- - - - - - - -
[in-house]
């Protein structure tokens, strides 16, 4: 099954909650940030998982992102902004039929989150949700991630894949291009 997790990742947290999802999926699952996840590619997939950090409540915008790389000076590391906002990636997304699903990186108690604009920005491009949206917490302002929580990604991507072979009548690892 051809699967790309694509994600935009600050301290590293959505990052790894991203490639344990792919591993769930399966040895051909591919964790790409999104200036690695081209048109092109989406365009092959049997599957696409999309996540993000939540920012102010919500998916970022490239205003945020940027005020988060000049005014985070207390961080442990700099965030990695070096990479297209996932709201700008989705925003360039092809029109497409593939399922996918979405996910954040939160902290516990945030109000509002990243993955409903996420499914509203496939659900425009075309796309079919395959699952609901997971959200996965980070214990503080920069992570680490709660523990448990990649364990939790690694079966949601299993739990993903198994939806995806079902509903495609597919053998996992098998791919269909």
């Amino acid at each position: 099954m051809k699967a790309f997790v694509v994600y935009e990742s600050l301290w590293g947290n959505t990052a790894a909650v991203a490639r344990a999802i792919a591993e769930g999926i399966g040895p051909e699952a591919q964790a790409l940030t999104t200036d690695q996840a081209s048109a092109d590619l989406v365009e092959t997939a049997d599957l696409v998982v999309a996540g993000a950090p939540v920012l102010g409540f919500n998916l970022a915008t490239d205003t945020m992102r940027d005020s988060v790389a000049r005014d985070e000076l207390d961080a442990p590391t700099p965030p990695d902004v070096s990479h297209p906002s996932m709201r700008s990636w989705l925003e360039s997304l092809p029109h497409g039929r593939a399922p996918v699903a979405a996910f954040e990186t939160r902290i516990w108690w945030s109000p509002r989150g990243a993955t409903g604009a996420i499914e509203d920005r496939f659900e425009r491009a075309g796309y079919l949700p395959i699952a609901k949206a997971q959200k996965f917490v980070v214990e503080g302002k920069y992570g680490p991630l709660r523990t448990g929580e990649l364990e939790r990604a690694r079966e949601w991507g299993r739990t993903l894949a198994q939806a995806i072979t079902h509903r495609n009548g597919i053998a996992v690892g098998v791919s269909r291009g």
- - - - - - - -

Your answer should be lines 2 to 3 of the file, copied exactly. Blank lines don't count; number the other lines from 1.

């Protein structure tokens, strides 16, 4: 099954909650940030998982992102902004039929989150949700991630894949291009 997790990742947290999802999926699952996840590619997939950090409540915008790389000076590391906002990636997304699903990186108690604009920005491009949206917490302002929580990604991507072979009548690892 051809699967790309694509994600935009600050301290590293959505990052790894991203490639344990792919591993769930399966040895051909591919964790790409999104200036690695081209048109092109989406365009092959049997599957696409999309996540993000939540920012102010919500998916970022490239205003945020940027005020988060000049005014985070207390961080442990700099965030990695070096990479297209996932709201700008989705925003360039092809029109497409593939399922996918979405996910954040939160902290516990945030109000509002990243993955409903996420499914509203496939659900425009075309796309079919395959699952609901997971959200996965980070214990503080920069992570680490709660523990448990990649364990939790690694079966949601299993739990993903198994939806995806079902509903495609597919053998996992098998791919269909």
């Amino acid at each position: 099954m051809k699967a790309f997790v694509v994600y935009e990742s600050l301290w590293g947290n959505t990052a790894a909650v991203a490639r344990a999802i792919a591993e769930g999926i399966g040895p051909e699952a591919q964790a790409l940030t999104t200036d690695q996840a081209s048109a092109d590619l989406v365009e092959t997939a049997d599957l696409v998982v999309a996540g993000a950090p939540v920012l102010g409540f919500n998916l970022a915008t490239d205003t945020m992102r940027d005020s988060v790389a000049r005014d985070e000076l207390d961080a442990p590391t700099p965030p990695d902004v070096s990479h297209p906002s996932m709201r700008s990636w989705l925003e360039s997304l092809p029109h497409g039929r593939a399922p996918v699903a979405a996910f954040e990186t939160r902290i516990w108690w945030s109000p509002r989150g990243a993955t409903g604009a996420i499914e509203d920005r496939f659900e425009r491009a075309g796309y079919l949700p395959i699952a609901k949206a997971q959200k996965f917490v980070v214990e503080g302002k920069y992570g680490p991630l709660r523990t448990g929580e990649l364990e939790r990604a690694r079966e949601w991507g299993r739990t993903l894949a198994q939806a995806i072979t079902h509903r495609n009548g597919i053998a996992v690892g098998v791919s269909r291009g």